Chasing Map Squiggles in the George Washington National Forest

Snow Wheeling in a Winter Wonderland

Snow was NOT in the plan for this adventure! This trip started out as what we called a “squiggle chase”. After another trip to some known trails out in George Washington National Forest, Andrew and I were reviewing our Gaia recorded maps and we noticed some very squiggly trail lines north of the area we travelled on our previous trip.

Doing some research on the MVUM (Motor Vehicle Use Map) of the trails we saw, we found out that they were limited use trails, specifically 85-2 which Andrew had researched previously, were only open for a couple of months in late fall/early winter. With that, we decided that we wanted to check it out, along with possibly some other trails in the area.

Given the unknown nature of the trip, we had to be prepared. For this type of trip, having good tires, recovery gear, and underbody protection was a must. Also, we brought along chainsaws, and other gear to clear debris or trees off the trail if necessary.

Given the unknown nature of the trip, we had to be prepared. For this type of trip, having good tires, recovery gear, and underbody protection was a must. Also, we brought along chainsaws, and other gear to clear debris or trees off the trail if necessary.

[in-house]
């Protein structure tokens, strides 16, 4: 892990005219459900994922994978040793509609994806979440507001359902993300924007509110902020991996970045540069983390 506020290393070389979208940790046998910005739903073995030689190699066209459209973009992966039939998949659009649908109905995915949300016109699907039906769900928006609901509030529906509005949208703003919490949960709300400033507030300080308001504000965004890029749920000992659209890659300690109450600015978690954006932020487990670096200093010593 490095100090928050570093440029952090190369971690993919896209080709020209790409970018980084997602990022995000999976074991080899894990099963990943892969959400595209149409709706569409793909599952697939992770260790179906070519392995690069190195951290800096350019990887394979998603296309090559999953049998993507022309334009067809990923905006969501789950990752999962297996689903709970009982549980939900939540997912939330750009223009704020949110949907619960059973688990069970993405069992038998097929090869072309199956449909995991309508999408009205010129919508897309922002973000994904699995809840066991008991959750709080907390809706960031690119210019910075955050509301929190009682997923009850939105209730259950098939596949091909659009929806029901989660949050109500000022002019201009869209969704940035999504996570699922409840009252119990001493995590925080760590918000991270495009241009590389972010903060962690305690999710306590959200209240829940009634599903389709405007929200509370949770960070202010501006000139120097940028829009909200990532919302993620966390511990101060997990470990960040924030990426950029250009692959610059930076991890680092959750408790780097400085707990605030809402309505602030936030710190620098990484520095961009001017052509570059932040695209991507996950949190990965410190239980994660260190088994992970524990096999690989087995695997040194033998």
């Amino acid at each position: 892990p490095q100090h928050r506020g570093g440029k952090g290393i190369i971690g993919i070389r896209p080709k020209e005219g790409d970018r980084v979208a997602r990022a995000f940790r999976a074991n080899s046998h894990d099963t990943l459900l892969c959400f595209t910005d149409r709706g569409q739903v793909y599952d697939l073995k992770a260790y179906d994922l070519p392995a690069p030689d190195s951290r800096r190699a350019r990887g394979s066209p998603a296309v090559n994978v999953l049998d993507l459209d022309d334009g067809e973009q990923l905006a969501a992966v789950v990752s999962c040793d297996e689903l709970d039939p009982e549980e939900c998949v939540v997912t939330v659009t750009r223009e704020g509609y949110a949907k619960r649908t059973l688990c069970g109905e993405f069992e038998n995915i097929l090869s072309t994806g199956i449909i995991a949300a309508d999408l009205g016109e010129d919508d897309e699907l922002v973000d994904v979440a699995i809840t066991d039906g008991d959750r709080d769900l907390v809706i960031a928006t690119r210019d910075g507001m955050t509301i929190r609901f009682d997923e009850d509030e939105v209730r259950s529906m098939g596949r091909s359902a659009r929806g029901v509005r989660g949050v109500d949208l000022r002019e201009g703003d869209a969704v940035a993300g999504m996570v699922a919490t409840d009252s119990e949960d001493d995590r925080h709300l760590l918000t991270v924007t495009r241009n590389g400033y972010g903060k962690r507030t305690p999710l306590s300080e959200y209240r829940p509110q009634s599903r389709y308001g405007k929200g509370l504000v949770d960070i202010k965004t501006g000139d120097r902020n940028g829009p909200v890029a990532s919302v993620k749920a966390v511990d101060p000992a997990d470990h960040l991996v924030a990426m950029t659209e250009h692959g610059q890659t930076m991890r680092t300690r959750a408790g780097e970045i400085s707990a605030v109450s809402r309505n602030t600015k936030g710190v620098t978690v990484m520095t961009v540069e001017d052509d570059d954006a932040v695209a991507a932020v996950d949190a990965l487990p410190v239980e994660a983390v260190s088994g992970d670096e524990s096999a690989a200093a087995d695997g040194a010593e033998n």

As for campsite, we planned for an area we were familiar with, where we could basecamp, and then go exploring from there. Camping would be primitive, with no food, water, or bathroom facilities available. It would be located in the area off the trail on Dunkle Hollow towards Flagpole Knob.

So…. that was the plan. As it would turn out, this trip would become something neither of us expected.

As the date for the trip approached, we saw that we had some weather coming in. The trip was planned for the weekend of Dec 18 – 20. The Monday before, we got reports of snow up in the mountains. That elevated some concerns, because many of the roads were mountainside shelf trails, with steep dropoffs on our sides. Driving on fresh snow provides decent traction, especially with our large mud and all terrain tires. Slick icy conditions, on the other hand, on trails like that would be beyond adventure and get into dangerous territory. Then mid-week, we had another big snow, both up in the mountains and here at home in Maryland.

The trip at this point was at big risk. We went back and forth on whether to cancel, given the risk. We finally decided to give it a shot, and rub noses with the mountain to see if it was something we were comfortable with. We decided that if either of us felt uncomfortable or at risk, we would call off the trip, no questions asked.

So, with that, we embarked on the trip. As we approached Harrisonburg, it was clear that the area got a significant amount of snow. After meeting Andrew and his wife Cherie for the firewood pickup and gas station, we headed towards the trail and our campsite.